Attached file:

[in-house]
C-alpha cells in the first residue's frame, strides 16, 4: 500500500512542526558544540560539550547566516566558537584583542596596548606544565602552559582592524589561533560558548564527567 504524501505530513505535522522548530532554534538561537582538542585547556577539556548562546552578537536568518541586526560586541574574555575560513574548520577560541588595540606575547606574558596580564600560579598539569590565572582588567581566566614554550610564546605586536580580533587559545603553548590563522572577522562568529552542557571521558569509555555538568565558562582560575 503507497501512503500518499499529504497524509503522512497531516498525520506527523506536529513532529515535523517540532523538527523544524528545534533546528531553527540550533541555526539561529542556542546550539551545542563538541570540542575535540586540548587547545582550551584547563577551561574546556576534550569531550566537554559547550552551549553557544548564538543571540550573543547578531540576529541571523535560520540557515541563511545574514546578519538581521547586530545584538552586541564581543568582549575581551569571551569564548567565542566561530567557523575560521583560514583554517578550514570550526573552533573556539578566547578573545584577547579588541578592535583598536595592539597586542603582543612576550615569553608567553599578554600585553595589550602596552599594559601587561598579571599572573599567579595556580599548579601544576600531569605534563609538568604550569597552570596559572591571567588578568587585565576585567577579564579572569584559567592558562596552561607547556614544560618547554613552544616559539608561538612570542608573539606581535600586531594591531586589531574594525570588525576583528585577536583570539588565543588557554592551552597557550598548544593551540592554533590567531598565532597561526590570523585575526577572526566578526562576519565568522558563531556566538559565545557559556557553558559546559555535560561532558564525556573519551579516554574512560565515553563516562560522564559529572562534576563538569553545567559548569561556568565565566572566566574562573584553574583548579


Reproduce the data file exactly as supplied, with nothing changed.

[in-house]
C-alpha cells in the first residue's frame, strides 16, 4: 500500500512542526558544540560539550547566516566558537584583542596596548606544565602552559582592524589561533560558548564527567 504524501505530513505535522522548530532554534538561537582538542585547556577539556548562546552578537536568518541586526560586541574574555575560513574548520577560541588595540606575547606574558596580564600560579598539569590565572582588567581566566614554550610564546605586536580580533587559545603553548590563522572577522562568529552542557571521558569509555555538568565558562582560575 503507497501512503500518499499529504497524509503522512497531516498525520506527523506536529513532529515535523517540532523538527523544524528545534533546528531553527540550533541555526539561529542556542546550539551545542563538541570540542575535540586540548587547545582550551584547563577551561574546556576534550569531550566537554559547550552551549553557544548564538543571540550573543547578531540576529541571523535560520540557515541563511545574514546578519538581521547586530545584538552586541564581543568582549575581551569571551569564548567565542566561530567557523575560521583560514583554517578550514570550526573552533573556539578566547578573545584577547579588541578592535583598536595592539597586542603582543612576550615569553608567553599578554600585553595589550602596552599594559601587561598579571599572573599567579595556580599548579601544576600531569605534563609538568604550569597552570596559572591571567588578568587585565576585567577579564579572569584559567592558562596552561607547556614544560618547554613552544616559539608561538612570542608573539606581535600586531594591531586589531574594525570588525576583528585577536583570539588565543588557554592551552597557550598548544593551540592554533590567531598565532597561526590570523585575526577572526566578526562576519565568522558563531556566538559565545557559556557553558559546559555535560561532558564525556573519551579516554574512560565515553563516562560522564559529572562534576563538569553545567559548569561556568565565566572566566574562573584553574583548579